You may have your chewing gum at the ready before every flight for when your ears start to build pressure, but have you ever wondered why that happens? Perhaps you’ve been concerned about what it means and what affect it’s having on your ears. The good news is that although in some rare cases it can have more serious effects, most of the time it’s a harmless natural reaction.
Your ear is designed to regulate and maintain pressure within and without, and most of the time, the pressure is equal. The eustachian tube connects the middle ear to the nasal cavity in the back of the throat, and it normally moderates pressure fluctuations; it can handle gradual changes in pressure, such as when you’re hiking a tall mountain, without too much noticeable difficulty. When a plane takes off, however, the air pressure changes rapidly, which is harder for your ears to keep up with.
In response to the sudden fluctuation in pressure, the eardrum expands as the plane ascends, which causes that feeling of fullness or built-up pressure. This expansion also prevents the eardrum from being able to vibrate as it normally does, which is why sounds come through muffled and unclear. As the plane descends and the pressure changes again, some people experience ear pain as the eardrum is pushed further into the inner ear than it normally sits.
You can help your ears adjust to the changes and ease discomfort with some simple tricks. Swallowing is one of the go-to methods: the clicking sound and accompanying pop occur when the motion pushes the air bubble that forms out of the middle ear and into the back of the throat, relieving some of the pressure. Regular swallowing will work, but some people find sucking on hard candy or chewing gum helps. You can also try the Valsalva maneuver. With mouth closed, pinch your nostrils shut and gently blow your nose; this pushes air into the ears, helping the tubes to re-open and start to work normally again. For people with more discomfort, taking a nasal decongestant to dry up excess mucus can be an extra preventative measure.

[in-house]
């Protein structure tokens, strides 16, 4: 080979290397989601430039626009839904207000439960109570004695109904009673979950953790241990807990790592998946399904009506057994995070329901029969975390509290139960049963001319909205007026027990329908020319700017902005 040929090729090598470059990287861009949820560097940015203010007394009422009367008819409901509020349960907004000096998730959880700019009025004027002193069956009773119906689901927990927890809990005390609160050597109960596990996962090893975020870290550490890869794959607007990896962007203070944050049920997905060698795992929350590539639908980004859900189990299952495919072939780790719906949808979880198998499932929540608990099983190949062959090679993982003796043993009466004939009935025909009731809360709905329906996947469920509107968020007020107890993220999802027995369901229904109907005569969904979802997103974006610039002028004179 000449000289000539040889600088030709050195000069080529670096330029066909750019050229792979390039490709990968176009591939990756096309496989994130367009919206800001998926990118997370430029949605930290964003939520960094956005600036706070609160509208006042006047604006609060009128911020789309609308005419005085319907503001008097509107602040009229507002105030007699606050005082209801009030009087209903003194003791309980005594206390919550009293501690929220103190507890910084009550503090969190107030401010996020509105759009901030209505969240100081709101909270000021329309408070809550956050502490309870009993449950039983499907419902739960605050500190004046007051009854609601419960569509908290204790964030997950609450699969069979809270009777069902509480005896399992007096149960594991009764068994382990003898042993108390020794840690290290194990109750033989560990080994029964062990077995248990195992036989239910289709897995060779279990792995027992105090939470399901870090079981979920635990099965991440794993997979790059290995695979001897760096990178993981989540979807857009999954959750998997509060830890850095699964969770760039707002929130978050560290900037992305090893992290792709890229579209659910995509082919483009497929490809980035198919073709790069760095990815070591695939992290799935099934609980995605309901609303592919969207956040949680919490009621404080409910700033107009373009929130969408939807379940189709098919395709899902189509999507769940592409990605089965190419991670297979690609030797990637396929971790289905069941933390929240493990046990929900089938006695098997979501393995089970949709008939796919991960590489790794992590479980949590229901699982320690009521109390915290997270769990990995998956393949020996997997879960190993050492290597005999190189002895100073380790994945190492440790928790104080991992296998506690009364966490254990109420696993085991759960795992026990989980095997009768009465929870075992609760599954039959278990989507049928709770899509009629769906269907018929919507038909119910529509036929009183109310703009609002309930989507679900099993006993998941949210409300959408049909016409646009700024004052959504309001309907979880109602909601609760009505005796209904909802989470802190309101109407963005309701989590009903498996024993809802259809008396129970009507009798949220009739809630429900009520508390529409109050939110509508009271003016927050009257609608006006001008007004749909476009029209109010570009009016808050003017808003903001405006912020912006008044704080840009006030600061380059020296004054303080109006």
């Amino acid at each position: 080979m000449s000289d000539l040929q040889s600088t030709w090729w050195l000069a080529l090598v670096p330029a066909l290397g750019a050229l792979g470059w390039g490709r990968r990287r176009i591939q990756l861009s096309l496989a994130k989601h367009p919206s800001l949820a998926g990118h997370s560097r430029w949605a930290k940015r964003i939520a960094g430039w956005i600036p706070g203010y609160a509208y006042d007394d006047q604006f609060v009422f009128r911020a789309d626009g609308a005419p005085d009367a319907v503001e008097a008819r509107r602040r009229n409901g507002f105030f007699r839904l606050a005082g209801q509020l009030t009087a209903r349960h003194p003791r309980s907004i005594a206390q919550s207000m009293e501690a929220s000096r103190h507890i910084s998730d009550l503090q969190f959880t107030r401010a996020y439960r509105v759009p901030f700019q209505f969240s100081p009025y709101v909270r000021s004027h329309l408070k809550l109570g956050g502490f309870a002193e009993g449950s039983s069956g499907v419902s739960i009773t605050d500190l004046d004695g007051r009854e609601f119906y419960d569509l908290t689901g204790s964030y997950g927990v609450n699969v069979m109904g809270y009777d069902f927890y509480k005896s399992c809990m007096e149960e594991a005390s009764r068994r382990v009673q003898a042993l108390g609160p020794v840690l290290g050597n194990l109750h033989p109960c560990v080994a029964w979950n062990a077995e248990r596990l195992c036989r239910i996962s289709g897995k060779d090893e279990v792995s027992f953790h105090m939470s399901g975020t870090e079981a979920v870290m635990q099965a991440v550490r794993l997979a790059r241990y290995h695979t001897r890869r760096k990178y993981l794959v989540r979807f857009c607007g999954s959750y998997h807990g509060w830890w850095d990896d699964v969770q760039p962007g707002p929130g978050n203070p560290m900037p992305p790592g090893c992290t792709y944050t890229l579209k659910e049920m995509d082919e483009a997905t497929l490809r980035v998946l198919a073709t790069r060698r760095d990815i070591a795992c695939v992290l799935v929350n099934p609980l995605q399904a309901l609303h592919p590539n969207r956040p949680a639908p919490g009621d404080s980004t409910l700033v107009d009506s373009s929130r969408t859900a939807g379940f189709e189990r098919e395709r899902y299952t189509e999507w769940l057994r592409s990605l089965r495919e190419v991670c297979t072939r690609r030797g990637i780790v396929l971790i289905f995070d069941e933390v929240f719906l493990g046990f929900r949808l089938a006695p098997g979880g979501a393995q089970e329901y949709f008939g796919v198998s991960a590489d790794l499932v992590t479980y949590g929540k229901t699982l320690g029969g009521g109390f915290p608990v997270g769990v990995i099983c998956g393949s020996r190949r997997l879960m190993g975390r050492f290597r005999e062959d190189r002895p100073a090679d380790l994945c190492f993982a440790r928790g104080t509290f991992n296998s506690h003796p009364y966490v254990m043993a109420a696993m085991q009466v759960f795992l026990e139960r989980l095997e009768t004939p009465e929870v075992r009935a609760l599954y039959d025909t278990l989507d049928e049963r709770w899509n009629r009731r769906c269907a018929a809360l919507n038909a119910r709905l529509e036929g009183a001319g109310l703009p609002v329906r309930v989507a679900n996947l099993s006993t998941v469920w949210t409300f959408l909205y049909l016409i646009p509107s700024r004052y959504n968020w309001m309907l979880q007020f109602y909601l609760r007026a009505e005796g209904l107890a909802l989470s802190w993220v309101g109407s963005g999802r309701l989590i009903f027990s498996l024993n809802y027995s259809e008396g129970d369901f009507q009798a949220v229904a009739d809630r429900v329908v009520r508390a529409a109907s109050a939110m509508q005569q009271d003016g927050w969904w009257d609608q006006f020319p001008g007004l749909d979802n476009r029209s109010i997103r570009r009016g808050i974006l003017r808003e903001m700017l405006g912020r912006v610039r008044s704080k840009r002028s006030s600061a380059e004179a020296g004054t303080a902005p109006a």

Most people don’t fly often enough to cause serious damage, and pilots are taught to regulate their ear pressure. There are rare cases of more lasting damage, however, so if you have lingering ear pain or difficulty hearing after a flight, consult your doctor.
report/52447-Airplanes-and- ear-pain-why-it-happens-and- what-you-can-do
diseases-conditions/airplane- ear/basics/treatment/con- 20013735